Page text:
The Dain Curse

Hammett Dashiell

bed. I saw a man standing upon the corner. I can't say, even now, that there was anything very suspicious-looking about him. He was standing there as if waiting for somebody. He was looking down this way, but not in a way to make me think he was watching this house. He was a man past forty, I should say, rather short and broad-somewhat of your build-but he had a bristly brown mustache and was pale. He wore a soft hat and overcoat-dark-I think they were brown. The police think that's the same man Gabrielle saw."

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"Who?"

"My daughter Gabrielle," she said. "Coming home late one night— Saturday night, I think it was-she saw a man and thought he had come from our steps; but she wasn't sure and didn't think anything more of it until after the burglary."

"I'd like to talk to her. Is she home?"

Mrs. Leggett went out to get her.

I asked Leggett: "Were the diamonds loose?"

"They were unset, of course, and in small manila envelopes-Halstead and Beauchamp's-each in a separate envelope, with a number and the weight of the stone written in pencil. The envelopes are missing too."

Mrs. Leggett returned with her daughter, a girl of twenty or less in a sleeveless white silk dress. Of medium height, she looked more slender than she actually was. She had hair as curly as her father's, and no longer, but of a much lighter brown. She had a pointed chin and extremely white, smooth skin, and of her features only the green-brown eyes were large: forehead, mouth, and teeth were remarkably small. I stood up to be introduced to her, and asked about the man she had seen.

"I'm not positive that he came from the house," she said, "or even from the lawn." She was sullen, as if she didn't like being questioned. "I thought he might have, but I only saw him walking up the street."

"What sort of looking man was he?"

"I don't know. It was dark. I was in the car, he was walking up the street. I didn't examine him closely. He was about your size. It might have been you, for all I know."

"It wasn't. That was Saturday night?"

"Yes-that is, Sunday morning."

"What time?"

"Oh, three o'clock or after," she said impatiently.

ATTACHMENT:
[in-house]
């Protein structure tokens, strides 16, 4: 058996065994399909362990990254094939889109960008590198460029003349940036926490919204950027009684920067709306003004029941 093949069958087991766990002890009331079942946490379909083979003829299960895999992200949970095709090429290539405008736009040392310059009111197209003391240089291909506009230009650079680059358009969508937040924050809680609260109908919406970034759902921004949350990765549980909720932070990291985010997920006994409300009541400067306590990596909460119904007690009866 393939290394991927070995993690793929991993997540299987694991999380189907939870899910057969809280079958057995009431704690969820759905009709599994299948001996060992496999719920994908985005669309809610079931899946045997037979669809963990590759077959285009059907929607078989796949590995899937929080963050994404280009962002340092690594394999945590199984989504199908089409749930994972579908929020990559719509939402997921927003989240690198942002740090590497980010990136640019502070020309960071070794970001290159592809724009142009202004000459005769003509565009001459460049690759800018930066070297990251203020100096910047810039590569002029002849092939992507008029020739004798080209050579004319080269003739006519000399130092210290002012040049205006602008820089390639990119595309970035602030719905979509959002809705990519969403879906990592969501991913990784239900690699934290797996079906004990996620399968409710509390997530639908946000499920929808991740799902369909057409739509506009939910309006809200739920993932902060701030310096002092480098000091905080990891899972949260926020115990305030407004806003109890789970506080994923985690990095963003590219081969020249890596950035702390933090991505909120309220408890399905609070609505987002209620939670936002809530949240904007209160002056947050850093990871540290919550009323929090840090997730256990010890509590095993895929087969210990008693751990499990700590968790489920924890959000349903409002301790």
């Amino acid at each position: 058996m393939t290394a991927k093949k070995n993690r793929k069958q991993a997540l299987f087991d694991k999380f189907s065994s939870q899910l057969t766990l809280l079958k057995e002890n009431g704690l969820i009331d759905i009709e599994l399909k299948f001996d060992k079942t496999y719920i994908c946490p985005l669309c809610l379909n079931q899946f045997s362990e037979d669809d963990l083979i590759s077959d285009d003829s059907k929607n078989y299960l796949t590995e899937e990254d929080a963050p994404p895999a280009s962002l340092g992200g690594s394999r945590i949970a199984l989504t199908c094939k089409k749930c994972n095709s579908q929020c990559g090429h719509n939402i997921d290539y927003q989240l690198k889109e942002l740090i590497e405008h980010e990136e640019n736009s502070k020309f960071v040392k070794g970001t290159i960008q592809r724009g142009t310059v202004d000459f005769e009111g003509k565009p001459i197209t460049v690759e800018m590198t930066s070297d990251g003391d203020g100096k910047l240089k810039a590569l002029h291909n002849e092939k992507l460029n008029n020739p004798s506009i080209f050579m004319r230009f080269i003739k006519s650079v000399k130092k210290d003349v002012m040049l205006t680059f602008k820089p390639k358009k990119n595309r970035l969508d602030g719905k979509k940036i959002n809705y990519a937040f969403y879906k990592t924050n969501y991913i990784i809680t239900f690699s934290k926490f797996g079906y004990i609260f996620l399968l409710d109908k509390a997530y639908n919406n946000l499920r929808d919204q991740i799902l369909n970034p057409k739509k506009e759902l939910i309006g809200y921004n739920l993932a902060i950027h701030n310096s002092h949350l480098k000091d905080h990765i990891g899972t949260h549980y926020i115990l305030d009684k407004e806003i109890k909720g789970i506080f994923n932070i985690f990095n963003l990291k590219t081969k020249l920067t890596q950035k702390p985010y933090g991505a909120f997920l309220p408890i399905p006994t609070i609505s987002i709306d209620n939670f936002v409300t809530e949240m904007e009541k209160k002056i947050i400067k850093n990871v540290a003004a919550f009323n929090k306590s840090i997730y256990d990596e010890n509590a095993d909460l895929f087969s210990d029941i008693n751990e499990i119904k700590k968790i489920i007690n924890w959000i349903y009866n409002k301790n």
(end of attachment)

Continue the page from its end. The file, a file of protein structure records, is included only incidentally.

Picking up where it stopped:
"Were you alone?"

"Hardly."

I asked her who was with her and finally got a name: Eric Collinson had driven her home. I asked where I could find Eric Collinson. She frowned, hesitated, and said he was employed by Spear, Camp and Duffy, stockbrokers. She also said she had a putrid headache and she hoped I would excuse her now, as she knew I couldn't have any more questions to ask her. Then, without waiting for any reply I might have made to that, she turned and went out of the room. Her ears, I noticed when she turned, had no lobes, and were queerly pointed at the top.

"How about your servants?" I asked Mrs. Leggett.

"We've only one-Minnie Hershey, a Negress. She doesn't sleep here, and I'm sure she had nothing to do with it. She's been with us for nearly two years and I can vouch for her honesty."

I said I'd like to talk to Minnie, and Mrs. Leggett called her in. The servant was a small, wiry mulatto girl with the straight black hair and brown features of an Indian. She was very polite and very insistent that she had nothing to do with the theft of the diamonds and had known nothing about the burglary until she arrived at the house that morning. She gave me her home address, in San Francisco's darktown.

Leggett and his wife took me up to the laboratory, a large room that covered all but a small fifth of the third story. Charts hung between the windows on the whitewashed wall. The wooden floor was uncovered. An X-ray machine-or something similar-four or five smaller machines, a forge, a wide sink, a large zinc table, some smaller porcelain ones, stands, racks of glassware, siphon-shaped metal tanks-that sort of stuff filled most of the room.

The cabinet the diamonds had been taken from was a green-painted steel affair with six drawers all locking together. The second drawer from the top-the one the diamonds had been in-was open. Its edge was dented where a jimmy or chisel had been forced between it and the frame. The other drawers were still locked. Leggett said the forcing of the diamond drawer had jammed the locking mechanism so that he would have to get a mechanic to open the others.

We went downstairs, through a room where the mulatto was walking around behind a vacuum cleaner, and into the kitchen. The back door and its frame were marked much as the cabinet was, apparently by the same tool.

When I had finished looking at the door, I took the diamond out of my pocket and showed it to the Leggetts, asking: "Is this one of them?"

Leggett picked it out of my palm with forefinger and thumb, held it up to the light, turned it from side to side, and said: "Yes. It has that cloudy spot down at the culet. Where did you get it?"



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